Plaintiffs failed to plead the inadequacy of state processes. On appeal they advance two arguments relevant to this point. First, plaintiffs argue that the requirement of showing the inadequacy of state remedies, which grew out of Parratt, applies only to deprivations caused by random and unauthorized acts of misconduct, as opposed to the alleged conspiratorial acts involved in the case at bar where the alleged conspirators are the public officials whose duty it was to see that plaintiffs were not denied due process. Plaintiffs advance no authority for this contention. In Vicory the Court rebuffed a similar attempt to distinguish Parratt.
As we read Parratt, the principle being applied does not turn on the question of whether the claimed constitutional tort affecting property is caused by intentional conduct or negligent conduct1 or is based on strict liability. Nor does it matter whether the writ at common law would be in detinue (action for wrongful detention of a chattel by a bailor), trespass de bonis asportatis (action for carrying away plaintiff's chattels), trespass on the case (roughly speaking, an action for negligence) or a motion in a criminal case for return of property held as evidence. The reasoning of Parratt appears to extend at least to all section 1983 cases claiming a procedural due process injury to a property interest....2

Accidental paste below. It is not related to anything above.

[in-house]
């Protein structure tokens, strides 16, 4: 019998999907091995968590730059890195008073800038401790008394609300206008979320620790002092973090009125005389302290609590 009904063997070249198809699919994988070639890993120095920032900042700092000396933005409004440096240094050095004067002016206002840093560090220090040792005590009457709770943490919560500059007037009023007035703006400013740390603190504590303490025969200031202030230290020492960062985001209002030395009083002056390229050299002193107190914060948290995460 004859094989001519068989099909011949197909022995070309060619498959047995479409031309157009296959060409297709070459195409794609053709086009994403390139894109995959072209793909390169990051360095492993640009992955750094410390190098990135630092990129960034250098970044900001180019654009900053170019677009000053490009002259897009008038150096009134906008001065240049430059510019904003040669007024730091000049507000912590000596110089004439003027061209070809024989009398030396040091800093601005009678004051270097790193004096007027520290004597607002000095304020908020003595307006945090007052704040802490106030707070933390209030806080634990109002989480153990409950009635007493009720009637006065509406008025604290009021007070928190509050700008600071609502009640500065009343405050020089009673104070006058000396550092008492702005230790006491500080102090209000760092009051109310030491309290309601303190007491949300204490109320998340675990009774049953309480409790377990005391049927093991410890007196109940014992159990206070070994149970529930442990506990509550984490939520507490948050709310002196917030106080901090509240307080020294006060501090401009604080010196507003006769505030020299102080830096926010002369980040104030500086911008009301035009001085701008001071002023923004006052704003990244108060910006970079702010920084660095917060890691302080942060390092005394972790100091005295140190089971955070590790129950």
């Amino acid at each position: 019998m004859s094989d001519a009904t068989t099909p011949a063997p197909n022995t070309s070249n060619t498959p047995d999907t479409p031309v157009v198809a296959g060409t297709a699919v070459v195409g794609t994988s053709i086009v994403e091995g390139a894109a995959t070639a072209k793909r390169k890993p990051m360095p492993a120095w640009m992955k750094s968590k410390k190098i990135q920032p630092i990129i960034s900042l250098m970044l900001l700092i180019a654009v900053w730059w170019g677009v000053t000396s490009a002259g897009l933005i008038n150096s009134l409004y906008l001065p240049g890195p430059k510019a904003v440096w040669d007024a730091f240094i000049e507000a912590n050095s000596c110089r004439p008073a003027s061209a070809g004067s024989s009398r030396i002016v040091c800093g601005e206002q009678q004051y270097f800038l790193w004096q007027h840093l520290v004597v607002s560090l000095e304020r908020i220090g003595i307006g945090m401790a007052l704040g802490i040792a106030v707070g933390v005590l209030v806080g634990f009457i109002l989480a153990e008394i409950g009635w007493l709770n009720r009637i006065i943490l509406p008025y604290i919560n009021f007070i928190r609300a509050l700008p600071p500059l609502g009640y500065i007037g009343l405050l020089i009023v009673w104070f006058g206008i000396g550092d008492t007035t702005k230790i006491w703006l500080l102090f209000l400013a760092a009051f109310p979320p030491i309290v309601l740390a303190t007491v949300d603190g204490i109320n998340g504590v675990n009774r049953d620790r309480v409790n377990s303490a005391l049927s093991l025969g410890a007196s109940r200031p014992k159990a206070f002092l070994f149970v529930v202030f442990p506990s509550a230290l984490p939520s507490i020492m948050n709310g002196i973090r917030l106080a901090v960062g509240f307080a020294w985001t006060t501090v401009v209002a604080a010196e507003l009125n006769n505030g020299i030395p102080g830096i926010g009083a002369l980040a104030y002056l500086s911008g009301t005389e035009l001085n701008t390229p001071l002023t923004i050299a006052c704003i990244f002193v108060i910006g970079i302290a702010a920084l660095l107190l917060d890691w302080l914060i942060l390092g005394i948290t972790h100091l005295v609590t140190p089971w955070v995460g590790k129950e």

721 F.2d at 1065.
Plaintiffs next argue that any existing state law remedies are per se inadequate because state law clothes the commissioners in absolute immunity from liability in a suit for damages based on the commissioners' official conduct. In Hudson v. Palmer, the Supreme Court dealt with a similar contention. The Court examined state law on the immunity question and determined that the defendant would not be entitled to sovereign immunity. 104 S.Ct. at 3205. The Supreme Court of Michigan recently addressed the sovereign immunity issue in some detail. Ross v. Consumers Power Co., 420 Mich. 567, 363 N.W.2d 641 (1984). In regard to the question of immunity of government officials, the court held:
We therefore hold that judges, legislators, and the highest executive officials of all levels of government are absolutely immune from all tort liability whenever they are acting within their judicial, legislative, or executive authority. Lower level officials, employees, and agents are immune from tort liability only when they are
1) acting during the course of their employment and acting, or reasonably believe they are acting, within the scope of their authority;
2) acting in good faith; and
3) performing discretionary, as opposed to ministerial acts.
Under this test, no individual immunity exists for ultra vires activities.
420 Mich. at 633-34, 363 N.W.2d at 667-68.